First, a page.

How to reduce third-party spending through internal mobility

As companies look to enact cost-saving measures, utilizing the skills locked within your current workforce could be the key.

Austen Gregerson

By Austen Gregerson, Future of Work Specialist at Gloat

June 29, 2022

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Managing organizational growth is a great problem to have: As market share expands and revenue increases, fixing a problem can feel as easy as throwing money at it and watching it solve itself. 

Your company might have been in this phase during the economic growth period of the last decade. But as financial constraints tighten and economic headwinds gain momentum, organizations must consider what actions to take in order to keep growing despite stalling—or shrinking—budgets.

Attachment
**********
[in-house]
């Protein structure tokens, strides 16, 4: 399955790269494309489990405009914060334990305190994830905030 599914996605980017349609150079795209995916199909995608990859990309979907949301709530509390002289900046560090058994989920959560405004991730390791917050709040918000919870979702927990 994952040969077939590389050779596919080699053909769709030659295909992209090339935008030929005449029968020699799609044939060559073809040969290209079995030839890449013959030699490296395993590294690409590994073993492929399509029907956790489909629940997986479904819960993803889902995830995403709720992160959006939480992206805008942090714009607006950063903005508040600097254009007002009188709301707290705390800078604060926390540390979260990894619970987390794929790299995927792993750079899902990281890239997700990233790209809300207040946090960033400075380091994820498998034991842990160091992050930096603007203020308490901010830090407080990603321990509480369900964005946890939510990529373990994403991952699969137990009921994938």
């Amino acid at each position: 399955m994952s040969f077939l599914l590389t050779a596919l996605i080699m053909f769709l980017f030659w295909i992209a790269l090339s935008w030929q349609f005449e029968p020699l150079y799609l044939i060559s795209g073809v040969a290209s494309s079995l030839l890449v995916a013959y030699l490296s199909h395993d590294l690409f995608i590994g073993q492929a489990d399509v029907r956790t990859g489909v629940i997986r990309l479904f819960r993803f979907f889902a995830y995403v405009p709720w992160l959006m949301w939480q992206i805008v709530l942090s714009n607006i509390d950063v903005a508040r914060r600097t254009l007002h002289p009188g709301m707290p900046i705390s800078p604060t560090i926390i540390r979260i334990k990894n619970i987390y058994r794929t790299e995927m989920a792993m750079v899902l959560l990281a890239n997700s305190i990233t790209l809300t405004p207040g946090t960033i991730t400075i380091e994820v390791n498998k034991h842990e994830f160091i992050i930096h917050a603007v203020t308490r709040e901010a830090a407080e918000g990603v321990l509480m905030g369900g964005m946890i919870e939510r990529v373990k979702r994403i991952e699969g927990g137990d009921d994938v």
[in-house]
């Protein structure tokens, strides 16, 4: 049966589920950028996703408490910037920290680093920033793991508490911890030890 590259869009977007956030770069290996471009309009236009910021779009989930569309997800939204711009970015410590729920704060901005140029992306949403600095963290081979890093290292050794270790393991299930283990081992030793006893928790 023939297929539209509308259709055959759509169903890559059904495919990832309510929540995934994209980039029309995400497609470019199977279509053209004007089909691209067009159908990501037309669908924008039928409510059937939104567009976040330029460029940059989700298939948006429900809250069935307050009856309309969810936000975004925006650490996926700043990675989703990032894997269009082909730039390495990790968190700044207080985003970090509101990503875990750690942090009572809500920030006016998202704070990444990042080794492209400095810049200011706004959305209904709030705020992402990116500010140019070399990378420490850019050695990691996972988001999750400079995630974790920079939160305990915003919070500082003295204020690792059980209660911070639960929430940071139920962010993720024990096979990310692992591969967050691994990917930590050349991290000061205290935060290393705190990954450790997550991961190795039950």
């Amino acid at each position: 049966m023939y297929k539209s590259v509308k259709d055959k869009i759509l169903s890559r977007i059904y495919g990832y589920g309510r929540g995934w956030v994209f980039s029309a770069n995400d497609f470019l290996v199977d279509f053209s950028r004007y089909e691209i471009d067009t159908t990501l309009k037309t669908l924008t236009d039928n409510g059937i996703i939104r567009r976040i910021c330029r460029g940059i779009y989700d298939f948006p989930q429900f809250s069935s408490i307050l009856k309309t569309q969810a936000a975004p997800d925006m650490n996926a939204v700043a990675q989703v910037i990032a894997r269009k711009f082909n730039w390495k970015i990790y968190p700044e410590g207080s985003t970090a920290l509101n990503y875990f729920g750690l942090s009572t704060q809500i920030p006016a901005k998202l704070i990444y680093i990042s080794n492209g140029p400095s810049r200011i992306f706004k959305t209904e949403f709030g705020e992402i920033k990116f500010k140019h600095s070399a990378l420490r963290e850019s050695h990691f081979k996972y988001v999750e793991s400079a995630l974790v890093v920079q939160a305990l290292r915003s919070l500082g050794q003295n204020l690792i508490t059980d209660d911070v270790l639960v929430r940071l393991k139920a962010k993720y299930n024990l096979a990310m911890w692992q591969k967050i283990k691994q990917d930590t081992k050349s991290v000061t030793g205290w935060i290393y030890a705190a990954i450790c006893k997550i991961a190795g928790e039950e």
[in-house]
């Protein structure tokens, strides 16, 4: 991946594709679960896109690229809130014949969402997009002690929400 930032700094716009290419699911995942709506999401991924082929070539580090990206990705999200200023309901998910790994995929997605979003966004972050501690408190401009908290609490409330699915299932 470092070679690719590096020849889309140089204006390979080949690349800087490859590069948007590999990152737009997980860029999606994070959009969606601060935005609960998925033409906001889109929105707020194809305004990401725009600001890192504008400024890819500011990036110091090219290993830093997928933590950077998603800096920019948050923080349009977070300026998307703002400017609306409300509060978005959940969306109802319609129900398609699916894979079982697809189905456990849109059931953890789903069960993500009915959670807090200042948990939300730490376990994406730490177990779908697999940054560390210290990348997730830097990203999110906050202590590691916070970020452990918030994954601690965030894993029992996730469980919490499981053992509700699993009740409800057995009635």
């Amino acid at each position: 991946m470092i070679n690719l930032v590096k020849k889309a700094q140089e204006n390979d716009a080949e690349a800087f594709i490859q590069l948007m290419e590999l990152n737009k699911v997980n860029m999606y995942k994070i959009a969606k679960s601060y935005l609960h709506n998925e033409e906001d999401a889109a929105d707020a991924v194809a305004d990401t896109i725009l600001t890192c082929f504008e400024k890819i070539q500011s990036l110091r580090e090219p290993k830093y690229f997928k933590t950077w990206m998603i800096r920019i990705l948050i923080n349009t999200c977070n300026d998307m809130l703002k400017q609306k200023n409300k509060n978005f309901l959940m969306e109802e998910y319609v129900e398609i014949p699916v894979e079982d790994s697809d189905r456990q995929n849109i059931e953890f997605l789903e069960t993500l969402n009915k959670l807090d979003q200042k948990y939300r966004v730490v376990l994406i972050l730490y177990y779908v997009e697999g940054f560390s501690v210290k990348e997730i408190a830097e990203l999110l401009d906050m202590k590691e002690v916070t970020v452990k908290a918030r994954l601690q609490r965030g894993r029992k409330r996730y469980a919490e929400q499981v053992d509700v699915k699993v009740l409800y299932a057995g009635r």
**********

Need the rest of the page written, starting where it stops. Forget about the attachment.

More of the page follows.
Third-party contractors can be a quick fix to fill skill gaps in the short term, but HR professionals know it’s not a long-term solution. By empowering your workforce to build skills that match their personal interests with your company’s needs, leaders can begin to reign in the exorbitant spending associated with external talent.

The true cost of third-party contractors

Though their flexibility is often their strength, contract workers make up a massive share of personnel expenses. A Deloitte study shows that 50% of companies surveyed spend more than $1 million every year on third-party workers, with the top 11% spending more than $10 million yearly. For a sector that can account for up to 70% of total business costs, finding the right balance between the flexibility of contractors and the institutional knowledge of full-time employees is critical for HR leaders to manage.